Even Mangrove Is Given a Special Day, But WHY?

If you are unaware, the International Day for the Conservation of Mangrove Ecosystem actually falls on the 26th of July every year. Why do we even need a special day for mangrove conservation? Well, there are reasons behind this, let us share with you why is mangrove so important for our environment and ecosystem.


Photo credit: David Clode

1. Food Source

Mangroves are among the most productive and biologically complex ecosystems on Earth. The mangrove forests are important feeding grounds for thousands of species and support a diverse food web. It serves as a food source for monkeys, deer, birds, and a source of nectar for honeybees. Some organisms will eat the leaves directly, especially crabs and insects, while microbes and fungi among the mangrove roots use the decaying material as fuel. In return, they recycle nutrients like nitrogen, phosphorus, sulfur, and iron for the mangroves.



2. Natural Coastal Defence

One of the important functions of mangrove forests is to act as a defence against storm surges, tsunamis, rising sea levels, and erosion. A 500-meter mangrove strip reduces wave heights by 50 to 99% because mangrove forests serve as excellent buffer zones between the open ocean and coastal lands, which helps in reducing the impacts of storms, and keeping coastal erosion under control.



3. Important Habitat

Nonetheless, mangrove forests provide a valuable nursery habitat for fish and crustaceans. The mangrove roots and shallow waters offer shelter from predators until the juveniles reach a size large enough to avoid most predators. The shallow waters and exposed mudflats of the mangroves also make this habitat ideal for probing shoreline birds such as plovers and sandpipers. There are various habitats in the mangrove forest and wetlands ecosystem, for example, otters, manatees, water snakes, alligators, and many other microorganisms.



4. Carbon Sinks

Mangrove forests are excellent at absorbing and storing carbon from the atmosphere, sequestering vast amounts of carbon within the soil, leaves, branches, roots, etc. One hectare of mangrove can store 3,754 tons of carbon; it’s the equivalent of taking 2,650+ cars off the road for one year. As the trees grow, they take the carbon from carbon dioxide and use it as the building blocks for their leaves, roots, and branches. Once the leaves and older trees die, they fall to the seafloor and take the stored carbon with them to be buried in the soil. This buried carbon is known as “blue carbon” because it is stored underwater in coastal ecosystems like mangrove forests, seagrass beds, and salt marshes.



What is the problem now?


Mangroves are survivors, and mangrove swamps are extremely important to our own well-being and to the health of the planet. With their roots submerged in water, mangrove trees thrive in hot, muddy, salty conditions that would quickly kill most plants. So now you know about the functions of mangrove forests, let’s look into the problems that we are facing now.


Unfortunately, mangroves are disappearing 3 to 5 times faster than overall global forest losses, with serious ecological and socio-economic impacts. The United States National Aeronautics and Space Administration and the US Geological Survey have released a first-ever satellite analysis of global mangrove forest coverage. The analysis reveals a total area of 137,760 square kilometers, 12.3% lower than had previously been estimated, and shrinking. This will definitely affect our ecology and what we are facing is a huge loss!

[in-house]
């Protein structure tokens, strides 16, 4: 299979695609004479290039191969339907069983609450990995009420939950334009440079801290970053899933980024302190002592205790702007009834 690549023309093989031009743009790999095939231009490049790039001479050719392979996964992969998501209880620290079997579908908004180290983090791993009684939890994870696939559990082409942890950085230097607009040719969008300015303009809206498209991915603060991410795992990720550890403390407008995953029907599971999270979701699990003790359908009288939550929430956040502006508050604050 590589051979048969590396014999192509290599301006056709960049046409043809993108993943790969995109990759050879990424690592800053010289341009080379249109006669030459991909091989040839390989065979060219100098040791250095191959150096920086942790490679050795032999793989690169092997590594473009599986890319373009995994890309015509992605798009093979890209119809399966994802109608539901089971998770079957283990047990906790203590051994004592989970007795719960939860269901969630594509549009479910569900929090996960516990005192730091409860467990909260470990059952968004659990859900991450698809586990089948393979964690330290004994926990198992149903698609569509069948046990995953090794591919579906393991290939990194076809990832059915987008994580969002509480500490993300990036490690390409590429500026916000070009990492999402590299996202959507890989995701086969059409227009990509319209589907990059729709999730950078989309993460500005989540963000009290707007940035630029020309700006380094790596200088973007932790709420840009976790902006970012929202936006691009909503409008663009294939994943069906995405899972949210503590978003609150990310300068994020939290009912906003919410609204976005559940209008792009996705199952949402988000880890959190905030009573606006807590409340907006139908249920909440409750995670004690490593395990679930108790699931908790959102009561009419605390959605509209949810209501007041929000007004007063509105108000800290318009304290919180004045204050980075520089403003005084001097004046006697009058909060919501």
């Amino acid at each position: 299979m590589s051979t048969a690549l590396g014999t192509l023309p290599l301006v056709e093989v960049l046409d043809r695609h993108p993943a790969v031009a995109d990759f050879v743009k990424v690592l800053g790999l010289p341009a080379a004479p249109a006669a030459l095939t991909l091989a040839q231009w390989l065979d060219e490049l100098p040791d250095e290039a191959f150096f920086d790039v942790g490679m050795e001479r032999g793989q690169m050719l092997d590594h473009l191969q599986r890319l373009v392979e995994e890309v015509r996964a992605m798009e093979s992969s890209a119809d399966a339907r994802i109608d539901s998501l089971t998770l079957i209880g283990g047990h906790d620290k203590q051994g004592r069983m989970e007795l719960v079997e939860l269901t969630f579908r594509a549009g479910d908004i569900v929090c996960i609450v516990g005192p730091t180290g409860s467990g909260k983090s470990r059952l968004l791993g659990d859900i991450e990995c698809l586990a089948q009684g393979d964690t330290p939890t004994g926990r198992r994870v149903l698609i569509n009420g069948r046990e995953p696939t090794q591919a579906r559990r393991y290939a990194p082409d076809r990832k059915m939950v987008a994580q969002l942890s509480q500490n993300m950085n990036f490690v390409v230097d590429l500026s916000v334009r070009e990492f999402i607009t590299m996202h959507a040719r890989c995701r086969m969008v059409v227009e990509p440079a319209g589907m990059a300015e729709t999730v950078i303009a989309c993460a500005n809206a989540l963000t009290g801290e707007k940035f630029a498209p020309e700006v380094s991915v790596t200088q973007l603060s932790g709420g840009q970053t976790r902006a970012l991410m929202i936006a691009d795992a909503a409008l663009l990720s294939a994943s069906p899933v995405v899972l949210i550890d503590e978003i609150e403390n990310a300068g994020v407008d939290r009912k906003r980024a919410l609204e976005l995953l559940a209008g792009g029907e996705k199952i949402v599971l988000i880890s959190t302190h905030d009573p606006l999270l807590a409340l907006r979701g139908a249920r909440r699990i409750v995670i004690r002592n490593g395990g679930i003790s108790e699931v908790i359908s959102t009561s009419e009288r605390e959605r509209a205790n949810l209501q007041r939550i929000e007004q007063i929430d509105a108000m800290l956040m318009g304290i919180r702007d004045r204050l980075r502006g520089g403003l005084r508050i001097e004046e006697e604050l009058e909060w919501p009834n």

What can you do?


Here are what we can do before it is too late:


Understand the importance and why mangrove forest is at risk. Knowledge is necessary because it will change the way we think. Therefore, we need to understand how nature works before we talk about it.


Educate people. We need to create awareness about mangrove forests and educate our people about the amazing and importance of mangroves. As we talk about it, more people will be able to understand the reasons behind the conservation and start to take action.


Take actions. Restore the ecosystem. As there is a gradual loss of mangrove forests, we need to take action to plant and conserve the forest as soon as we can. However, before planting new mangroves, it is important to understand the cause of forest degradation or disappearance. In the case of pollution, over-harvesting, or other causes that can be eliminated, mangroves can recover naturally.


Make sustainable choices. Change our daily habits, for example reducing single-use plastic and waste. Although it seems like a small thing to do, this will create a great impact to our environment if all of us do the same thing. Without plastic pollution, we will be able to protect and conserve not only mangrove forests but as well as the rest of nature and ecosystems. By reducing the threats, our nature is able to recover by itself.


In short, it is our responsibility to take care of the environment, before it is too late, let’s spare a moment to understand more about our precious mangrove forest and its ecosystem today. We hereby wishing everyone a Happy International Day for the Conservation of the Mangrove Ecosystem!




Reference:

https://en.unesco.org/commemorations/mangroveday

https://www.ukm.my/lestari/news/conservation-mangrove-ecosystem/#:~:text=UNESCO%20at%20their%2038th,A.

https://www.floridamuseum.ufl.edu/southflorida/habitats/mangroves/mangrove-life/

https://ocean.si.edu/ocean-life/plants-algae/mangroves

https://www.unep.org/news-and-stories/story/six-things-you-can-do-bring-back-mangroves